Anthony Quinn (Shoes of the Fisherman, 1968) reins in his tendency to ham things up, and his development from unbridled pirate to responsible adult is an interesting one. James Coburn (Dead Heat on a Merry-Go-Round, 1966) reins in the flashing teeth and reveals a more ruthless side than his captain anticipated. Deborah Baxter (The Wind and the Lion, 1975) is easily the pick of the kids although future novelist Martin Amis with his trademark sneer gives her a run for her money.

Lila Kedrova (Torn Curtain, 1966) appears as a brothel madam, Nigel Davenport  (Sebastian, 1968) as the father and Gert Frobe (Goldfinger, 1964) as the captured captain. The cast also includes Dennis Price (Tamahine, 1963) and Vivienne Ventura (Battle Beneath the Earth, 1967).

Stanley Mann (Woman of Straw, 1964), Ronald Harwood (The Dresser, 1983) and Denis Cannan (Woman of Straw) wrote the screenplay based on the celebrated Richard Hughes novel.

Uncharted (2022) **** – Seen at the Cinema

Hugely enjoyable fast-paced romp with clues, ancient maps, sunken treasure, double-cross upon double-cross, action and twists all the way in what could be the next major franchise. Barman Nathan Drake (Tom Holland) teams up somewhat unwillingly with  unscrupulous Victor Sullivan (Mark Wahlberg) and Chloe Frazer (Sophie Ali) to find $5 billion in gold. In their way: the ruthless Santiago Moncado (Antonio Banderas), henchperson Braddock (Tati Gabrielle) and assorted roughnecks.

Confession: I’ve no idea what computer game sparked this movie so come with no preconceptions. History lesson: the gold was lost by Portuguese Ferdinand Magellan, the first guy to sail round the world, while Sir Francis Drake was the first Englishman to do the same.

Two outstanding action sequences top and tail the movie, the first a battle in a cargo plane that is dumping its cargo, the second, just astonishing in its virtuosity, a duel between airborne shipwrecks. In between are a scramble in an art gallery and a roofotop chase. And to keep the audience on its toes all kinds of relics are brought into play as well as hidden tunnels, churches and chambers complete with the usual Indiana Jones-style booby traps, never mind a ton of bullets, and a bunch of clues to be deciphered from maps and walls not to mention postcards and trees. Part of the fun is that the gang don’t get it right all the time with alarming consequences.

It’s all done with such verve and although it’s certainly a close relative to the Indiana Jones series it’s minus their mystical nonsense while the characters certainly are not called upon to do good for their country or save the world from any dictatorships. The guys just want to make money. And what’s wrong with that? It lends the movie a certain solidity. And the fact that none of the characters trusts the others ensures that the status quo never remains quo for long and that swift change is going to be the order of the day.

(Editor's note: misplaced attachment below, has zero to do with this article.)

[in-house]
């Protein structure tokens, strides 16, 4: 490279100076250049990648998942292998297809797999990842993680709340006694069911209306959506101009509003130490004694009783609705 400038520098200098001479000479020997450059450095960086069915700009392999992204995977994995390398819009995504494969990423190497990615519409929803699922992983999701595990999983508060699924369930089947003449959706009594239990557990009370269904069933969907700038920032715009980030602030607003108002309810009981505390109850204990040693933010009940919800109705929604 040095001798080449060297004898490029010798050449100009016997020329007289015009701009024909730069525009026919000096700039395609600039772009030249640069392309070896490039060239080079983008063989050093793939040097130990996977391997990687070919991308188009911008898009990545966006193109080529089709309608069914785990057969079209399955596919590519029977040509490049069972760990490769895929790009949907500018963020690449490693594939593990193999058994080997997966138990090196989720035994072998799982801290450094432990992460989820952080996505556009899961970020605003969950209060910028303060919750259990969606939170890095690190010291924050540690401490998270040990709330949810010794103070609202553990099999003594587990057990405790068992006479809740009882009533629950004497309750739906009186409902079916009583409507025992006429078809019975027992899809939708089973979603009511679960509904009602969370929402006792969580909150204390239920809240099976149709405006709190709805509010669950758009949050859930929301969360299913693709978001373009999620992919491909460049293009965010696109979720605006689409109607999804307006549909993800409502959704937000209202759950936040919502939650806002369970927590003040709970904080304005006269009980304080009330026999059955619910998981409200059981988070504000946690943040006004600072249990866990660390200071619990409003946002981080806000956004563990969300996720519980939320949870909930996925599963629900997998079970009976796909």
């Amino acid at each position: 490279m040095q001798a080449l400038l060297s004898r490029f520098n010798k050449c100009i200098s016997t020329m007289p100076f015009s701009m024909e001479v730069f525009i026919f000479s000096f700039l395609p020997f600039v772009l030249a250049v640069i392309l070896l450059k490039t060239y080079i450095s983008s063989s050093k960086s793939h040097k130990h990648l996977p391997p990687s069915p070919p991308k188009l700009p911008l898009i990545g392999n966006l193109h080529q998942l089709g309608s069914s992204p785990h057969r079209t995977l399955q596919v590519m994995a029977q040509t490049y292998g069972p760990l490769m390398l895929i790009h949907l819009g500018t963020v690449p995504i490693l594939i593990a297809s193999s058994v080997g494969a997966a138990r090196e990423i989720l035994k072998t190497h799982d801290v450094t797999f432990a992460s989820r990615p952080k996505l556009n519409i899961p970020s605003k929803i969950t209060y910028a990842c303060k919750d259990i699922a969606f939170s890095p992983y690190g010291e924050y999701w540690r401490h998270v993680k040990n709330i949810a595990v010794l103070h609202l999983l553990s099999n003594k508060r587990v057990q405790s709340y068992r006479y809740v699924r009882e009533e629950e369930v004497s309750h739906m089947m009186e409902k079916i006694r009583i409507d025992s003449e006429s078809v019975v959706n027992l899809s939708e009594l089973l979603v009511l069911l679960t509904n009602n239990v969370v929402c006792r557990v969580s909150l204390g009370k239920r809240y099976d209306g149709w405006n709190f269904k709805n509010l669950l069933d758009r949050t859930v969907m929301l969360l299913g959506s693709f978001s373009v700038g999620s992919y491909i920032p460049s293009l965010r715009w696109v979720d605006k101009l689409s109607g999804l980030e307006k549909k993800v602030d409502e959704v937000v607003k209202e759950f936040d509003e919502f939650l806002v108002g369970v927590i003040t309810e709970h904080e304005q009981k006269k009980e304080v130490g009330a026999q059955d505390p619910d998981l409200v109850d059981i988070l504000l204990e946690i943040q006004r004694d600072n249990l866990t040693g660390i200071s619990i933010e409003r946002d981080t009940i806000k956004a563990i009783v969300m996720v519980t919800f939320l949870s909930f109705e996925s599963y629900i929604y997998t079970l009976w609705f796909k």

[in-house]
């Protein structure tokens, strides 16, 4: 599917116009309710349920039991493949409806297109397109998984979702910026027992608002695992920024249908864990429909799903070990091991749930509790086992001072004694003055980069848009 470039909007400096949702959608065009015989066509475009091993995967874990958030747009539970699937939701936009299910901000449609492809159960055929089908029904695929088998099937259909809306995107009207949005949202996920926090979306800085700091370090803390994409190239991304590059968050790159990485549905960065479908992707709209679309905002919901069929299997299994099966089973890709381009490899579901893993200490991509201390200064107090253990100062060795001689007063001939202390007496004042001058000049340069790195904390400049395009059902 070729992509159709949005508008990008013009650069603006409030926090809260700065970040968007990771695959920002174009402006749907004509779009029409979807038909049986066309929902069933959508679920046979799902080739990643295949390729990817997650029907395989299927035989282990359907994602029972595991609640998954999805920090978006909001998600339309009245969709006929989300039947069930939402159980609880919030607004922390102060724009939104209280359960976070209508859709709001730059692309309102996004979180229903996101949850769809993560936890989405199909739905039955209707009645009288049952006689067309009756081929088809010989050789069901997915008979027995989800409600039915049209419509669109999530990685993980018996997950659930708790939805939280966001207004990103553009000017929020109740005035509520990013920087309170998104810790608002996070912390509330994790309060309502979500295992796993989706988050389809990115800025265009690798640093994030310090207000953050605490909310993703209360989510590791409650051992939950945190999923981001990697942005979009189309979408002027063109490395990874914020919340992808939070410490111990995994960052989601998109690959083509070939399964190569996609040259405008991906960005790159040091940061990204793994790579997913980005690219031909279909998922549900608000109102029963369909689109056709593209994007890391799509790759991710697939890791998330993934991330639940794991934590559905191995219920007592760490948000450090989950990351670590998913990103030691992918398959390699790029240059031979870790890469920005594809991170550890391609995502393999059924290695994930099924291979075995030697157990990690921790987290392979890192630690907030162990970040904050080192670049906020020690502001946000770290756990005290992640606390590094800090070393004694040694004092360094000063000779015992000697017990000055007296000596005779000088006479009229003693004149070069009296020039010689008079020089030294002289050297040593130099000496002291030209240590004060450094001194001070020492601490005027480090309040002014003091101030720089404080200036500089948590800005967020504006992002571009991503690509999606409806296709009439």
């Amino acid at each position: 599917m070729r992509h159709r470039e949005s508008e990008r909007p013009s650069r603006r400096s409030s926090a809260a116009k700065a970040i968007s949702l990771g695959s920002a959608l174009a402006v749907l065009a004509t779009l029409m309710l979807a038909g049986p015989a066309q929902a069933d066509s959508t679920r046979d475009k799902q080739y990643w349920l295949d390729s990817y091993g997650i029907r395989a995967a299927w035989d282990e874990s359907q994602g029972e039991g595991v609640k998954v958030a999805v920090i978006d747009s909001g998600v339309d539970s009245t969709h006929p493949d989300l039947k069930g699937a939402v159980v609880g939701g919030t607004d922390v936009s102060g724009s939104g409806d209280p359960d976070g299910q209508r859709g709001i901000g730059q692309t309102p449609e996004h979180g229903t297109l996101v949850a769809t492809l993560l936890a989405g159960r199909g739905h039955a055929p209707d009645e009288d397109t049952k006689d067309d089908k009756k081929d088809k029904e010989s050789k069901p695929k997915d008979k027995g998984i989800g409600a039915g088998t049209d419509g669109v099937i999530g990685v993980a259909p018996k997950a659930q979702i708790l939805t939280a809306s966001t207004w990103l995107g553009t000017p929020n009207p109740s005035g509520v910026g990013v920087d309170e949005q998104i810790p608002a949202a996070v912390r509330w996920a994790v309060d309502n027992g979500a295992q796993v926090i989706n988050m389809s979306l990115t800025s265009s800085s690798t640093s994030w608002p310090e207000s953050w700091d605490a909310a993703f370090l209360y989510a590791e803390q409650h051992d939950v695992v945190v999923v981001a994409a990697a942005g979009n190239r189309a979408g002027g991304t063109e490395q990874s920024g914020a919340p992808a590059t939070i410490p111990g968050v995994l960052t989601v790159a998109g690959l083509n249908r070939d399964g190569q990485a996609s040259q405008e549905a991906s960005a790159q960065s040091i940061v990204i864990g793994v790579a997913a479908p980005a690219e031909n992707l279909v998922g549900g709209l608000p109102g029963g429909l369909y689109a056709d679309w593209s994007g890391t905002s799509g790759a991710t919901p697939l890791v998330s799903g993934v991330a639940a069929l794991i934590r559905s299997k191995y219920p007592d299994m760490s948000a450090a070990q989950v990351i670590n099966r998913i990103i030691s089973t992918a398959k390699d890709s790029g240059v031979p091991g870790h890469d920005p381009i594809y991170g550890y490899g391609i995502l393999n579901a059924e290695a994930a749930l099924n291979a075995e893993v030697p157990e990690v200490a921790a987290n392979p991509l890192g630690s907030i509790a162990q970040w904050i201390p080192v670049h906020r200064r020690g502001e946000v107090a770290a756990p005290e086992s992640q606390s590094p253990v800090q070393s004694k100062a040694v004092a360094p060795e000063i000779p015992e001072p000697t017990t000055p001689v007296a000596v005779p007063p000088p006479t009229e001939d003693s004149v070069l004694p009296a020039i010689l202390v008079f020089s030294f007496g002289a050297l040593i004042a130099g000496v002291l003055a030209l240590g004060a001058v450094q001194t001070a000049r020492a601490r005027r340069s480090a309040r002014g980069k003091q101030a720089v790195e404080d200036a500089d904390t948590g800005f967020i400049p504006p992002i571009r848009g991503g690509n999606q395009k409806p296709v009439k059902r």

Tom Holland (Spider-Man: No Way Home, 2021) bulks up and seizes the opportunity to become a major star outside the comic book hero. Too often franchise pictures have produced wallpaper stars, attracting audiences in the tight confines of their multiverses but failing to add any box office muscle to other projects. This character proves an inspired choice. Holland gets to be athletic, as well as the young guy making his bones in a cut-throat (pardon the pun) world, holds up his side in the edgy banter with Wahlberg, and rounds out his personality by being a prize thief and vulnerable guy who misses his lost older brother.  

Mark Wahlberg (Infinite, 2021) hasn’t had this good a role since Patriot’s Day (2016) and since he’s not relied upon to carry the picture can get up to all sorts of shenanigans, which he’s usually knee-deep in, much to his apparent enjoyment. Antonio Banderas (Hitman’s Wife’s Bodyguard, 2021) for once has a legitimate reason to use his Spanish in a Hollywood movie.

Sophie Ali (Truth or Dare, 2018) and Tati Gabrielle in her movie debut rock as female actioners, extremely convincing as mean gals, and should have been shuttled into any number of female-led action movies of the last few years that failed to bring the requisite bite. Both muscle their way into the game and refuse to be muscled out or, by dint of romantic entanglement, lose their edge. There’s a nice cameo – and a running joke – by Steven Waddington (The Imitation Game, 2014) as an incomprehensible Scotsman.

Reuben Fleischer has taken the directorial cojones he displayed in Gangster Squad (2013) and Venom (2018) and squeezed the life out of them to keep this little number zipping along, scarcely stopping to take a breath, never finding itself in a dead end, and holding enough marvel back to pull off  the audacious ending of the flying shipwrecks, on a par with any image Steven Spielberg ever pulled out of his locker. Rafe Judkins, another movie debutante, and the partnership of Art Marcum and Matt Holloway (Iron Man, 2008)  assembled the screenplay from the Playstation game.

As I said I’ve no idea what were the ingredients in the original game and whether the writers have played fast and loose with the concept but all I can say is it’s a helluva movie.